Take avocado out… Dice it
Take white onion out… Dice it
Take garlic out… Dice it
Take cherry tomatoes out…. Dice it
Take Basic marijuana olive oil out… Mix it
Take your paprika out… Mix it
Take your chili powder… Mix it
Take your cayenne pepper… Mix it
Squeeze lime in… Mix it
Ok, maybe you don’t need to mix each item in separately, but I think you get the idea. Now you got yourself a party favorite, GANJAMOLE!
About Tribe Society
Not just another stoner band, Tribe Society blends the iconic alt/rock stoner sound with thumping urban beats. You can hear this in the band’s latest single “Smoke Out the Window”. In addition to the recipes, we would ask that you share the band’s single as well.
State of Michigan Issues RFP for Marijuana Seed-To-Sale Tracking
As Michigan continues to move forward in establishing a regulated system for its medical marijuana program, the State’s Department of Licensing and Regulatory Affairs (LARA) this week issued the Request for Proposals for a “seed-to-sale” monitoring program. This statewide monitoring program is required by Public Act 282 of 2016, and all licensees in the new system will be required to participate in the program.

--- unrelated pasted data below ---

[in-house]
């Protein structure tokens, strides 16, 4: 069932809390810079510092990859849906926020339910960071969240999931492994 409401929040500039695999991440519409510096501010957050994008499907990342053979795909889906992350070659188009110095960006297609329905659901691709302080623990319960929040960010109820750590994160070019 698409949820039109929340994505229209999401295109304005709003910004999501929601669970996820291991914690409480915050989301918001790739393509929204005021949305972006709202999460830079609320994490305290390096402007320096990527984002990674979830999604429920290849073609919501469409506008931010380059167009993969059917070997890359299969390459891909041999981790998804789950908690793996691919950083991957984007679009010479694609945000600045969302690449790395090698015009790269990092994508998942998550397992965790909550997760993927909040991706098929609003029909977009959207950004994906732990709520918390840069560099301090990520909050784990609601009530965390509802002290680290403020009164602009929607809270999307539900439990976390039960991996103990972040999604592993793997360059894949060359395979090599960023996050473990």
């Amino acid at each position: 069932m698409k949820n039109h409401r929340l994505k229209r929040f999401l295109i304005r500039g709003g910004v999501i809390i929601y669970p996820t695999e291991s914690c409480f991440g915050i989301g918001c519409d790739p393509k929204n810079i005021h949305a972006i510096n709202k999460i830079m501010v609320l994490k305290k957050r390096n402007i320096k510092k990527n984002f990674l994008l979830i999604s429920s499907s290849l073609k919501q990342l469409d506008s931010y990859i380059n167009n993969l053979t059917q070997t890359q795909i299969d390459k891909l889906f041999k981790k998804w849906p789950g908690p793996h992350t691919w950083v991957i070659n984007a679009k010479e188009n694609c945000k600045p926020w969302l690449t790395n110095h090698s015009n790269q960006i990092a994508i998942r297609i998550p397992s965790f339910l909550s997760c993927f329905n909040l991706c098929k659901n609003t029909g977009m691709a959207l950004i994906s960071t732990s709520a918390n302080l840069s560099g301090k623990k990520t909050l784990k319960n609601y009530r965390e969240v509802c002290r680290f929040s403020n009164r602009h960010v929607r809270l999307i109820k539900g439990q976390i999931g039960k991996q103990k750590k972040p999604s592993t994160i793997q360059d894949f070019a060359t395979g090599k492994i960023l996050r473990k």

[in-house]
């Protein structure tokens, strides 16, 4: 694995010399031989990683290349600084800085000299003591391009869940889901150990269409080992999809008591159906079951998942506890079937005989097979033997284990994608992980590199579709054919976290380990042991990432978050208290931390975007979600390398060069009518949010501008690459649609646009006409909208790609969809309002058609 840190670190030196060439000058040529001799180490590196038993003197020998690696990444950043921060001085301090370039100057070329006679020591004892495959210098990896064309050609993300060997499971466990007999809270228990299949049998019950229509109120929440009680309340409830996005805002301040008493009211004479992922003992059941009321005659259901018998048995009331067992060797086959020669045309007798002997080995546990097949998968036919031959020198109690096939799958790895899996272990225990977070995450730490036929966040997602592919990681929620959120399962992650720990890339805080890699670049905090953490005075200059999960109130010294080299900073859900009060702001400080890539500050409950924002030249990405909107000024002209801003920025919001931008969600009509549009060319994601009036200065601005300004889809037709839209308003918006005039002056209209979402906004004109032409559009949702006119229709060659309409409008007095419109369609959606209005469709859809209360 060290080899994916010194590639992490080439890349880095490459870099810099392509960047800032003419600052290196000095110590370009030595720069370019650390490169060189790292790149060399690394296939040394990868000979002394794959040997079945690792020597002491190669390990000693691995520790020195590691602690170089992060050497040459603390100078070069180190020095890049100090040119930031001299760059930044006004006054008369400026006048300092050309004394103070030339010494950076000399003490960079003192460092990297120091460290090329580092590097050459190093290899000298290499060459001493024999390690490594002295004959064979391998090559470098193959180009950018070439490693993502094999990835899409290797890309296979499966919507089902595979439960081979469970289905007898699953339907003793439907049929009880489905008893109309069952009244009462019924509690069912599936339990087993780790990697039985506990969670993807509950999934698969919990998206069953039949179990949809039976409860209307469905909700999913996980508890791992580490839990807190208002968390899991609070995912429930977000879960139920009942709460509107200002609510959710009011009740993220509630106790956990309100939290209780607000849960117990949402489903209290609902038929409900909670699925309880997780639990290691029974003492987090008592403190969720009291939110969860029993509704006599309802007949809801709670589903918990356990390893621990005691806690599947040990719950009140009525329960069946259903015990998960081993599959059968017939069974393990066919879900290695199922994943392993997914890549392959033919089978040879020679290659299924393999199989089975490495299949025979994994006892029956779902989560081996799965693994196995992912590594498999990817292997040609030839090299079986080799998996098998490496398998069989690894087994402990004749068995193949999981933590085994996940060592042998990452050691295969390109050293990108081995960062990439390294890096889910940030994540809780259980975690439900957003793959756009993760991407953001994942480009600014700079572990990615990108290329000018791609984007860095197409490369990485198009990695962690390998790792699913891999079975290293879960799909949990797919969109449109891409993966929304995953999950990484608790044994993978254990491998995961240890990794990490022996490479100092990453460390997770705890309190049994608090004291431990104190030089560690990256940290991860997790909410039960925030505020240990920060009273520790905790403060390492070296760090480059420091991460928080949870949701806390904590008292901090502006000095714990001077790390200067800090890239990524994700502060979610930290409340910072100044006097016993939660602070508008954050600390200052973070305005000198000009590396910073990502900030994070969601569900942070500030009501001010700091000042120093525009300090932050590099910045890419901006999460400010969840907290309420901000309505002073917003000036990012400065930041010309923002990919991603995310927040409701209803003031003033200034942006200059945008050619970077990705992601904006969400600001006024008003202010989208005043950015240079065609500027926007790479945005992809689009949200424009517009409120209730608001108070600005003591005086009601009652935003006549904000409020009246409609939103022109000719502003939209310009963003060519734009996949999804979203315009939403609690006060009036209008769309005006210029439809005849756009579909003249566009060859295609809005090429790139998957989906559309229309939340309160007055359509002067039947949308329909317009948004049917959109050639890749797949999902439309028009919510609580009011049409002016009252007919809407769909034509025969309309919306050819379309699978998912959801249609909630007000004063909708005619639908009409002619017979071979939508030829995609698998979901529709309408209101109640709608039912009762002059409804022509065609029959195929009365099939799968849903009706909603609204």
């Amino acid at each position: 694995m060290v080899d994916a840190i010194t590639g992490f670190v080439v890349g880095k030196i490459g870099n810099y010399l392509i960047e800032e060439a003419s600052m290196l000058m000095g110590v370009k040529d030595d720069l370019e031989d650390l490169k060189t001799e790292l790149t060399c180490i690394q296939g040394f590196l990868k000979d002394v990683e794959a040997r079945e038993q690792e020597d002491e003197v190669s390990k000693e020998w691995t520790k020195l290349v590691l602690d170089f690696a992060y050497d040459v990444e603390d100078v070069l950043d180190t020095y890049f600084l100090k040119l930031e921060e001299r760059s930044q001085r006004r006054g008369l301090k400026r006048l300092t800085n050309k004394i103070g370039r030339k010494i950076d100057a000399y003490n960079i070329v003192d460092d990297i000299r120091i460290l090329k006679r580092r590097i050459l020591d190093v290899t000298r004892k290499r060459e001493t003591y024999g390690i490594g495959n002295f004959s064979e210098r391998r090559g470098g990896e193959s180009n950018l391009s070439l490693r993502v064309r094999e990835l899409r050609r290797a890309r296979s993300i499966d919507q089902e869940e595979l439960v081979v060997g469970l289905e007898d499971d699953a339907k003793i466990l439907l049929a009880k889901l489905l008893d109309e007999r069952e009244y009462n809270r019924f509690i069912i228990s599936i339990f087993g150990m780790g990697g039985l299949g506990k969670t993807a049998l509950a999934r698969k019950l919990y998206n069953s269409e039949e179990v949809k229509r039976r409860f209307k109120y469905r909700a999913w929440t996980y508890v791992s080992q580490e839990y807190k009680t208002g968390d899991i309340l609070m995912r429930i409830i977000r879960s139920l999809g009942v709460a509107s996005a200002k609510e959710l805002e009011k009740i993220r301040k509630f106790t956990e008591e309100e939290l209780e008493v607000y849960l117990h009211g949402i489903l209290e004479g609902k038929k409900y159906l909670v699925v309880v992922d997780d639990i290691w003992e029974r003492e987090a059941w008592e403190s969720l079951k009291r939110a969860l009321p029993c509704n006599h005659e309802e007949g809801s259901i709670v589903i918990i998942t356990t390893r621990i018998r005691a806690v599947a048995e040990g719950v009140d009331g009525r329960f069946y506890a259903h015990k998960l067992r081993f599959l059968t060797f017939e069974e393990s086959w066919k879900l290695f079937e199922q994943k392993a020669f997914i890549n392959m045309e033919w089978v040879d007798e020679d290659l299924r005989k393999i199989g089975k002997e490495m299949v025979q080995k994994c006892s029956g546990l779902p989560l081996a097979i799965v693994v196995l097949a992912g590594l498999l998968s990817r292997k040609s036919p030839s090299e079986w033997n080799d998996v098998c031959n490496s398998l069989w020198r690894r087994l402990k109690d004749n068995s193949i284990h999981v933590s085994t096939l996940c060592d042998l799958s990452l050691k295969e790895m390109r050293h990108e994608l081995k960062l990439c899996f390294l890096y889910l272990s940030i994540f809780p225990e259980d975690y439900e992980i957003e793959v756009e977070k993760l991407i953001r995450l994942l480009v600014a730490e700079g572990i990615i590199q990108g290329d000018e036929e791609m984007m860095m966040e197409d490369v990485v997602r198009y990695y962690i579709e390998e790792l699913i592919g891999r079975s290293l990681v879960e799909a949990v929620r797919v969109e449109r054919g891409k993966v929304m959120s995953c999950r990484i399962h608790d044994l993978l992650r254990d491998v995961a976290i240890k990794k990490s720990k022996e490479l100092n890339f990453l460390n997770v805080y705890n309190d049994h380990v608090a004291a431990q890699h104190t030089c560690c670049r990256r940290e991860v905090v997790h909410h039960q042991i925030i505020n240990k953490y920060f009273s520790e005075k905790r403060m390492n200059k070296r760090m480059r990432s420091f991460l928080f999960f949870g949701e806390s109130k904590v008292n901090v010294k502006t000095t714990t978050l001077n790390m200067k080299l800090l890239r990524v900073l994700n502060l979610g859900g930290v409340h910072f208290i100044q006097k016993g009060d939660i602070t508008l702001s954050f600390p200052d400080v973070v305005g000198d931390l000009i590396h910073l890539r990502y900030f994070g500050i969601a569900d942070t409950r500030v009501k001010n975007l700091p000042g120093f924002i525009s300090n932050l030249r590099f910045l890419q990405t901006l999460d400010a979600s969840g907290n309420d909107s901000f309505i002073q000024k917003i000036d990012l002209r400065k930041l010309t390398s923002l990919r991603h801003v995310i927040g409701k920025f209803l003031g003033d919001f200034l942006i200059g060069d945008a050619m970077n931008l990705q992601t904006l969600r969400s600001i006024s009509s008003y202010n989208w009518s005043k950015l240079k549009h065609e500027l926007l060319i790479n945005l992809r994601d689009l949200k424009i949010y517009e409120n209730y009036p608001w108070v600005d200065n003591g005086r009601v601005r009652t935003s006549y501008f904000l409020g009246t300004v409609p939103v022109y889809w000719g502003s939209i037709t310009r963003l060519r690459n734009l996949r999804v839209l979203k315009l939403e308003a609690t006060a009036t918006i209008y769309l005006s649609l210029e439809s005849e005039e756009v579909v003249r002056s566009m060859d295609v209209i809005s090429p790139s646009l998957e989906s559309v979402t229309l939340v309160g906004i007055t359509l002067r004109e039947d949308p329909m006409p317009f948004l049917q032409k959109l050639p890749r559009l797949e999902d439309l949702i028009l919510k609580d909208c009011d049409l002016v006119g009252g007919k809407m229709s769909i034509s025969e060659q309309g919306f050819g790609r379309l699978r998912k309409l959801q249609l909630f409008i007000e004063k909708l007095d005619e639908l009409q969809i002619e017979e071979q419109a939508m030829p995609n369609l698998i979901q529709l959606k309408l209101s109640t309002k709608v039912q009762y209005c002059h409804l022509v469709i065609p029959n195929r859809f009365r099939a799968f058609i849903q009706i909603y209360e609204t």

LARA’s RFP requires any bidders to submit questions to LARA only in writing through the State’s procurement process, with those questions due February 9, 2017. Attempts to contact LARA other than through this process can result in a bidder’s disqualification. Bids themselves are due March 2, with an anticipated commencement date for the contract of June 8, 2017.
Back in the early 70’s, I was working as a machinist in Vermont. I began experimenting with different pipe designs because I wanted a more practical, durable and affordable smoking device. I wanted something that was portable, something that was not wasteful, something that I could extinguish and re-light at a later time, something I could use in an instant.
After a few trial and errors, I machined a small, pocket-sized pipe with a screw-on cap. I knew I had a great product and eventually acquired my own lathe and milling machine to build these pipes in my basement. Through the years, I must have hand made over 200 pipes for friends who kept advising me to market my product. In my early retirement days, I found a means to mass produce my invention. At the last moment, with my daughter’s advice, a sleeve was added to the stem of the pipe to prevent overheating of the mouth piece.
I was finally able to offer this fine product to the public, and the InstaPipe was born. I still use the very first InstaPipe I made over 40 years ago. Check it out at http://www.TheInstaPipe.com
As the State begins the process of creating rules for the medical marijuana industry, recent amendments to the rulemaking process will give the Michigan Legislature greater influence over the outcome.
The Administrative Procedures Act (APA) governs the process by which state agencies promulgate rules. The APA spells out numerous steps to create rules, beginning with a request for rule-making to the Office of Performance and Transformation (OPT) and ending when the rules take effect upon filing with the Secretary of State.